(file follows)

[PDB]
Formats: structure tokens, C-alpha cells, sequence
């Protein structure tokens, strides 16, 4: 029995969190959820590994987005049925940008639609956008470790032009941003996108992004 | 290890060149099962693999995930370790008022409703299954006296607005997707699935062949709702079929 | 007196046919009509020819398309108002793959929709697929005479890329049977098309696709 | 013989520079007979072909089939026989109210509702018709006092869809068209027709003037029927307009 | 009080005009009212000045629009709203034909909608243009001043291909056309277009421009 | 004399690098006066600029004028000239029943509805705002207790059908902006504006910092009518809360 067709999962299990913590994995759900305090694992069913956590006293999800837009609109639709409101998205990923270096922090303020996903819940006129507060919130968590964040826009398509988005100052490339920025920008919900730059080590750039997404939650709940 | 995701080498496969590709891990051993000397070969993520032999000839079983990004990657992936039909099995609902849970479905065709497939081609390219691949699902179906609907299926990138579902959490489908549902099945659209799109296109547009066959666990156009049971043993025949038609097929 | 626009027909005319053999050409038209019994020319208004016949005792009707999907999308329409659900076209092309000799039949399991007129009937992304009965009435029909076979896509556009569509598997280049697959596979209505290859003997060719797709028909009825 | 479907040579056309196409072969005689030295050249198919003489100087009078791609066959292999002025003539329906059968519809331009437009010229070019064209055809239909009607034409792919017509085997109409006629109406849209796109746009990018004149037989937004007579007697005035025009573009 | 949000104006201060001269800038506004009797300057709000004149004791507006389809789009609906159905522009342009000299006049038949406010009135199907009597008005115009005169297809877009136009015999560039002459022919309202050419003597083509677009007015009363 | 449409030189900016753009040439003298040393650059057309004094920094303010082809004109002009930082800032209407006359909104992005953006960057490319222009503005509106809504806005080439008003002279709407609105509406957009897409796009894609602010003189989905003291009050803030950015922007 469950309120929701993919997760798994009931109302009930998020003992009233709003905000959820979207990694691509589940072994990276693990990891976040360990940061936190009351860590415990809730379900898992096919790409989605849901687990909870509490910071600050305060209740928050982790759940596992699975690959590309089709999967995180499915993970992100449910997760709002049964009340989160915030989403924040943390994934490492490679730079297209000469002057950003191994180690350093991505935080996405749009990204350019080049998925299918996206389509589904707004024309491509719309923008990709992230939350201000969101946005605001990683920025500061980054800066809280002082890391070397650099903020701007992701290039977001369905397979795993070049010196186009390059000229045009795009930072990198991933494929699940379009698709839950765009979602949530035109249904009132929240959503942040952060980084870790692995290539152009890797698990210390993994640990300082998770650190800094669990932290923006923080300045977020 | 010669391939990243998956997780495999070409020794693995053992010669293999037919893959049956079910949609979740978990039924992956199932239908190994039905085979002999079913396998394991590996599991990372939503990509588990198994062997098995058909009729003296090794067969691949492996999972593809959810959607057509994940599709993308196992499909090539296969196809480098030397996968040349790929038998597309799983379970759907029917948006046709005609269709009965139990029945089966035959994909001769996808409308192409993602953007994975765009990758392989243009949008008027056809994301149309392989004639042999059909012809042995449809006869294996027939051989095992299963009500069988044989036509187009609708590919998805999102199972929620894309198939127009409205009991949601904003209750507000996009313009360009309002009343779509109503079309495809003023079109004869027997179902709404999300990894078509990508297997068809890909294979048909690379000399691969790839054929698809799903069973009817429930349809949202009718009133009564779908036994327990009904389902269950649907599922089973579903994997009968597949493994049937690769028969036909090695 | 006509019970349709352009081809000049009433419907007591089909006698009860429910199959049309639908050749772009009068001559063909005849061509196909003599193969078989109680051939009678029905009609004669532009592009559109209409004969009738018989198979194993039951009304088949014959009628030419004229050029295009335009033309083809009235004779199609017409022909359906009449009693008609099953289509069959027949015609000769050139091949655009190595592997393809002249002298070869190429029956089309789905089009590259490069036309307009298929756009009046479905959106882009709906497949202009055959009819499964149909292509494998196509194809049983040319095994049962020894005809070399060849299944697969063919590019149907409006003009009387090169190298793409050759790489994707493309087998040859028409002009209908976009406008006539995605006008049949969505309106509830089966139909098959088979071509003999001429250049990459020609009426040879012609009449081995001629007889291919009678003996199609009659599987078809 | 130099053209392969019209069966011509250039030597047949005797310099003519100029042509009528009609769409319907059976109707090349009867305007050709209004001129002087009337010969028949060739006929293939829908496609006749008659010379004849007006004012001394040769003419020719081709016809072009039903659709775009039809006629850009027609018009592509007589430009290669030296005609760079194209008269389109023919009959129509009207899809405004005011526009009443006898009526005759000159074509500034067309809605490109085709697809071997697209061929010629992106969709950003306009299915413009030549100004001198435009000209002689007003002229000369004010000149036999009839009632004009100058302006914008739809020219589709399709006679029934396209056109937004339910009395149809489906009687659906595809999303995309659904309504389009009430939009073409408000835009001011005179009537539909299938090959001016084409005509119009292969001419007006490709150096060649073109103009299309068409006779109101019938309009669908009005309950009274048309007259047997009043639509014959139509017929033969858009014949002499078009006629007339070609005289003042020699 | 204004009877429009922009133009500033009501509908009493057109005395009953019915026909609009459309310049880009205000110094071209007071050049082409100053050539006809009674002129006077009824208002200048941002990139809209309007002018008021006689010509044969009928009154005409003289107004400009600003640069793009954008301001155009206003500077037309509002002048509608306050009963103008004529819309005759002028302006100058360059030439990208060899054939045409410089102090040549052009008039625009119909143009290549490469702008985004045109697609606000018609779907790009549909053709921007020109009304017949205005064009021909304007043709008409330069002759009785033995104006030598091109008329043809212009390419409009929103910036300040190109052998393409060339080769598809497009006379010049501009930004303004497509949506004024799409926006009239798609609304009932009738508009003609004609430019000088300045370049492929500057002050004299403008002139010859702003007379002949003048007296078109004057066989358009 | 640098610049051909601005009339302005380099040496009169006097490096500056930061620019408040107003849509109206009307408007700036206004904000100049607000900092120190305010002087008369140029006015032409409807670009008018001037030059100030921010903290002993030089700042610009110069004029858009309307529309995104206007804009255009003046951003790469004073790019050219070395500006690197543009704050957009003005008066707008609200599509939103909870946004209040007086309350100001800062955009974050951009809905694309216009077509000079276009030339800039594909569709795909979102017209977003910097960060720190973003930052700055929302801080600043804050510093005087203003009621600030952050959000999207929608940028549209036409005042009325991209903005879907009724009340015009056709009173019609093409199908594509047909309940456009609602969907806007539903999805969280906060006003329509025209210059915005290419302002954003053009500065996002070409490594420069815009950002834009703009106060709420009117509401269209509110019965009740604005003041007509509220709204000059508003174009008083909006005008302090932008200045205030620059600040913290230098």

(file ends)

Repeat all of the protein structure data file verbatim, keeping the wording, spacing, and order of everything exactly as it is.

[PDB]
Formats: structure tokens, C-alpha cells, sequence
């Protein structure tokens, strides 16, 4: 029995969190959820590994987005049925940008639609956008470790032009941003996108992004 | 290890060149099962693999995930370790008022409703299954006296607005997707699935062949709702079929 | 007196046919009509020819398309108002793959929709697929005479890329049977098309696709 | 013989520079007979072909089939026989109210509702018709006092869809068209027709003037029927307009 | 009080005009009212000045629009709203034909909608243009001043291909056309277009421009 | 004399690098006066600029004028000239029943509805705002207790059908902006504006910092009518809360 067709999962299990913590994995759900305090694992069913956590006293999800837009609109639709409101998205990923270096922090303020996903819940006129507060919130968590964040826009398509988005100052490339920025920008919900730059080590750039997404939650709940 | 995701080498496969590709891990051993000397070969993520032999000839079983990004990657992936039909099995609902849970479905065709497939081609390219691949699902179906609907299926990138579902959490489908549902099945659209799109296109547009066959666990156009049971043993025949038609097929 | 626009027909005319053999050409038209019994020319208004016949005792009707999907999308329409659900076209092309000799039949399991007129009937992304009965009435029909076979896509556009569509598997280049697959596979209505290859003997060719797709028909009825 | 479907040579056309196409072969005689030295050249198919003489100087009078791609066959292999002025003539329906059968519809331009437009010229070019064209055809239909009607034409792919017509085997109409006629109406849209796109746009990018004149037989937004007579007697005035025009573009 | 949000104006201060001269800038506004009797300057709000004149004791507006389809789009609906159905522009342009000299006049038949406010009135199907009597008005115009005169297809877009136009015999560039002459022919309202050419003597083509677009007015009363 | 449409030189900016753009040439003298040393650059057309004094920094303010082809004109002009930082800032209407006359909104992005953006960057490319222009503005509106809504806005080439008003002279709407609105509406957009897409796009894609602010003189989905003291009050803030950015922007 469950309120929701993919997760798994009931109302009930998020003992009233709003905000959820979207990694691509589940072994990276693990990891976040360990940061936190009351860590415990809730379900898992096919790409989605849901687990909870509490910071600050305060209740928050982790759940596992699975690959590309089709999967995180499915993970992100449910997760709002049964009340989160915030989403924040943390994934490492490679730079297209000469002057950003191994180690350093991505935080996405749009990204350019080049998925299918996206389509589904707004024309491509719309923008990709992230939350201000969101946005605001990683920025500061980054800066809280002082890391070397650099903020701007992701290039977001369905397979795993070049010196186009390059000229045009795009930072990198991933494929699940379009698709839950765009979602949530035109249904009132929240959503942040952060980084870790692995290539152009890797698990210390993994640990300082998770650190800094669990932290923006923080300045977020 | 010669391939990243998956997780495999070409020794693995053992010669293999037919893959049956079910949609979740978990039924992956199932239908190994039905085979002999079913396998394991590996599991990372939503990509588990198994062997098995058909009729003296090794067969691949492996999972593809959810959607057509994940599709993308196992499909090539296969196809480098030397996968040349790929038998597309799983379970759907029917948006046709005609269709009965139990029945089966035959994909001769996808409308192409993602953007994975765009990758392989243009949008008027056809994301149309392989004639042999059909012809042995449809006869294996027939051989095992299963009500069988044989036509187009609708590919998805999102199972929620894309198939127009409205009991949601904003209750507000996009313009360009309002009343779509109503079309495809003023079109004869027997179902709404999300990894078509990508297997068809890909294979048909690379000399691969790839054929698809799903069973009817429930349809949202009718009133009564779908036994327990009904389902269950649907599922089973579903994997009968597949493994049937690769028969036909090695 | 006509019970349709352009081809000049009433419907007591089909006698009860429910199959049309639908050749772009009068001559063909005849061509196909003599193969078989109680051939009678029905009609004669532009592009559109209409004969009738018989198979194993039951009304088949014959009628030419004229050029295009335009033309083809009235004779199609017409022909359906009449009693008609099953289509069959027949015609000769050139091949655009190595592997393809002249002298070869190429029956089309789905089009590259490069036309307009298929756009009046479905959106882009709906497949202009055959009819499964149909292509494998196509194809049983040319095994049962020894005809070399060849299944697969063919590019149907409006003009009387090169190298793409050759790489994707493309087998040859028409002009209908976009406008006539995605006008049949969505309106509830089966139909098959088979071509003999001429250049990459020609009426040879012609009449081995001629007889291919009678003996199609009659599987078809 | 130099053209392969019209069966011509250039030597047949005797310099003519100029042509009528009609769409319907059976109707090349009867305007050709209004001129002087009337010969028949060739006929293939829908496609006749008659010379004849007006004012001394040769003419020719081709016809072009039903659709775009039809006629850009027609018009592509007589430009290669030296005609760079194209008269389109023919009959129509009207899809405004005011526009009443006898009526005759000159074509500034067309809605490109085709697809071997697209061929010629992106969709950003306009299915413009030549100004001198435009000209002689007003002229000369004010000149036999009839009632004009100058302006914008739809020219589709399709006679029934396209056109937004339910009395149809489906009687659906595809999303995309659904309504389009009430939009073409408000835009001011005179009537539909299938090959001016084409005509119009292969001419007006490709150096060649073109103009299309068409006779109101019938309009669908009005309950009274048309007259047997009043639509014959139509017929033969858009014949002499078009006629007339070609005289003042020699 | 204004009877429009922009133009500033009501509908009493057109005395009953019915026909609009459309310049880009205000110094071209007071050049082409100053050539006809009674002129006077009824208002200048941002990139809209309007002018008021006689010509044969009928009154005409003289107004400009600003640069793009954008301001155009206003500077037309509002002048509608306050009963103008004529819309005759002028302006100058360059030439990208060899054939045409410089102090040549052009008039625009119909143009290549490469702008985004045109697609606000018609779907790009549909053709921007020109009304017949205005064009021909304007043709008409330069002759009785033995104006030598091109008329043809212009390419409009929103910036300040190109052998393409060339080769598809497009006379010049501009930004303004497509949506004024799409926006009239798609609304009932009738508009003609004609430019000088300045370049492929500057002050004299403008002139010859702003007379002949003048007296078109004057066989358009 | 640098610049051909601005009339302005380099040496009169006097490096500056930061620019408040107003849509109206009307408007700036206004904000100049607000900092120190305010002087008369140029006015032409409807670009008018001037030059100030921010903290002993030089700042610009110069004029858009309307529309995104206007804009255009003046951003790469004073790019050219070395500006690197543009704050957009003005008066707008609200599509939103909870946004209040007086309350100001800062955009974050951009809905694309216009077509000079276009030339800039594909569709795909979102017209977003910097960060720190973003930052700055929302801080600043804050510093005087203003009621600030952050959000999207929608940028549209036409005042009325991209903005879907009724009340015009056709009173019609093409199908594509047909309940456009609602969907806007539903999805969280906060006003329509025209210059915005290419302002954003053009500065996002070409490594420069815009950002834009703009106060709420009117509401269209509110019965009740604005003041007509509220709204000059508003174009008083909006005008302090932008200045205030620059600040913290230098």